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Letters.

Now we're rockin'

Thanks for the great article on my Monahans 98 meteorite ("Found: Primordial water," SN: 10/30/99, p. 284). Therein you say that I do not want to part with any of it. Actually, the meteorite does have additional purple salt crystals, and I would be willing to part with some in the interest of science. So far, no one has asked.

Mike Craddock Big Springs, Texas

As the article stated, researchers who had studied Monahans 98 told SCIENCE NEWS that the meteorite's new owner--unnamed in our story--had not wanted to give up any of his heavenly treasure. The offer made in this letter should be welcome by all who care about scientific inquiry.

--Ed.

All dressed up

Your article on wearable computers ("Smart outfit," SN: 11/27/99, p. 330) raises an interesting possibility. How do professors detect if a student is wearing something like this? With a telecom link, it could make a mockery of oral exams or any others. Imagine a dissertation defense with 10 of your best friends working behind the scenes.

Craig Ewert Crystal Lake, Ill.

I have a ready and renewable source of energy for wearable computers overhanging my belt. I see myself in a new wardrobe--eating as I did at age 25 and renting out my middle to run others' programs in my sleep. This might be better than having my cake and eating it too.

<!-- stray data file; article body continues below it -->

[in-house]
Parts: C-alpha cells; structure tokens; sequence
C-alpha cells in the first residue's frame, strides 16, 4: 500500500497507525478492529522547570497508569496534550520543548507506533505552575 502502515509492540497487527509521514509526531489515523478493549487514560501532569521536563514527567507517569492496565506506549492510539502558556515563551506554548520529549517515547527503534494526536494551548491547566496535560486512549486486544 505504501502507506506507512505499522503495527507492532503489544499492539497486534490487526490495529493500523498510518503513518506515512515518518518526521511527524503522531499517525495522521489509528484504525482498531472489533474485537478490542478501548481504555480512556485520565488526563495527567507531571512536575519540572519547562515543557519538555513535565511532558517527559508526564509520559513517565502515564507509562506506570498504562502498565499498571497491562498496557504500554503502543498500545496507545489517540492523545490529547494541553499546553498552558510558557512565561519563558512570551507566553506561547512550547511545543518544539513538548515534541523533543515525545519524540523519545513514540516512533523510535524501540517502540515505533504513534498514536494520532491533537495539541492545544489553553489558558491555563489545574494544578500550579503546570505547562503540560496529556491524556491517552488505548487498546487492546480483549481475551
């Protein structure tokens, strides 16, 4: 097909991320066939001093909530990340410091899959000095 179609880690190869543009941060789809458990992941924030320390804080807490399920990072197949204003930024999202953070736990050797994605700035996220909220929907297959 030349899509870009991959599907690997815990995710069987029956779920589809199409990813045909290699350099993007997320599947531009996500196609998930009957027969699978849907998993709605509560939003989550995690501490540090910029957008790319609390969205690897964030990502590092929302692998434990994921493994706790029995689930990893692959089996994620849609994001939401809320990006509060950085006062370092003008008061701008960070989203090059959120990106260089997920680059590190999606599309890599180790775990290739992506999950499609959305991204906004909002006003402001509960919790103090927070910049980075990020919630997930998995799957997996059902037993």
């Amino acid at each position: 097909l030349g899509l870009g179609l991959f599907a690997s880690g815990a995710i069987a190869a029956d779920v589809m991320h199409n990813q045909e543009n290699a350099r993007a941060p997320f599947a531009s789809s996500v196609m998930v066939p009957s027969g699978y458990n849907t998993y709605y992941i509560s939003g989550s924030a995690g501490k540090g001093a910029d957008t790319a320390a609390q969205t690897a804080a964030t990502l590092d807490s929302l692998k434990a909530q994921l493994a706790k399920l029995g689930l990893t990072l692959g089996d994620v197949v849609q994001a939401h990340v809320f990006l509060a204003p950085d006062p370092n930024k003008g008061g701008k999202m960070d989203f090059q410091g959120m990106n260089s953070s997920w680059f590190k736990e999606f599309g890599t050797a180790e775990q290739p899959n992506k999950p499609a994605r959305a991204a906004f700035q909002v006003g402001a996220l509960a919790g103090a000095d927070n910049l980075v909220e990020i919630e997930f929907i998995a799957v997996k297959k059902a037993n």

Mac Walker Madison, Conn.

Dim hopes

"Extrasolar planets: Out of the shadows" (SN: 11/20/99, p. 324) didn't mention any follow-up search for planets around the star HD 209458. If current theory is correct, there is a good chance that any other planets circling the star are in the same plane as the newly discovered one. Perhaps it would be possible to detect the dimming of the star by these other planets, also. I am sure that idea must have occurred to astronomers already, although I have heard no mention of it. Is such a search going to take place?

Bob Phillips Stilwell, Kan.

Dimming of other planets that lie close to the star would probably already have been detected when the researchers looked for such dimming. The limiting factors are diameter and how close the planet lies to the star. The closer in, the greater the dimming.

--R. Cowen

Think if he'd bought Apple then

"Schroedinger's cash register" (SN: 11/27/99, p. 344) provided a nicely balanced discussion of recent attempts by physicists to make progress in finance. I was amused, however, to see my colleague Andrew Lo referred to as an "econometrist." We who practice econometrics commonly call ourselves "econometricians." By the way, econophysicists are not a new phenomenon. One of the first must have been Sir Isaac Newton, master of the Royal Mint.

Halbert White San Diego, Calif.
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Publication:Science News
Date:Jan 29, 2000
Words:469
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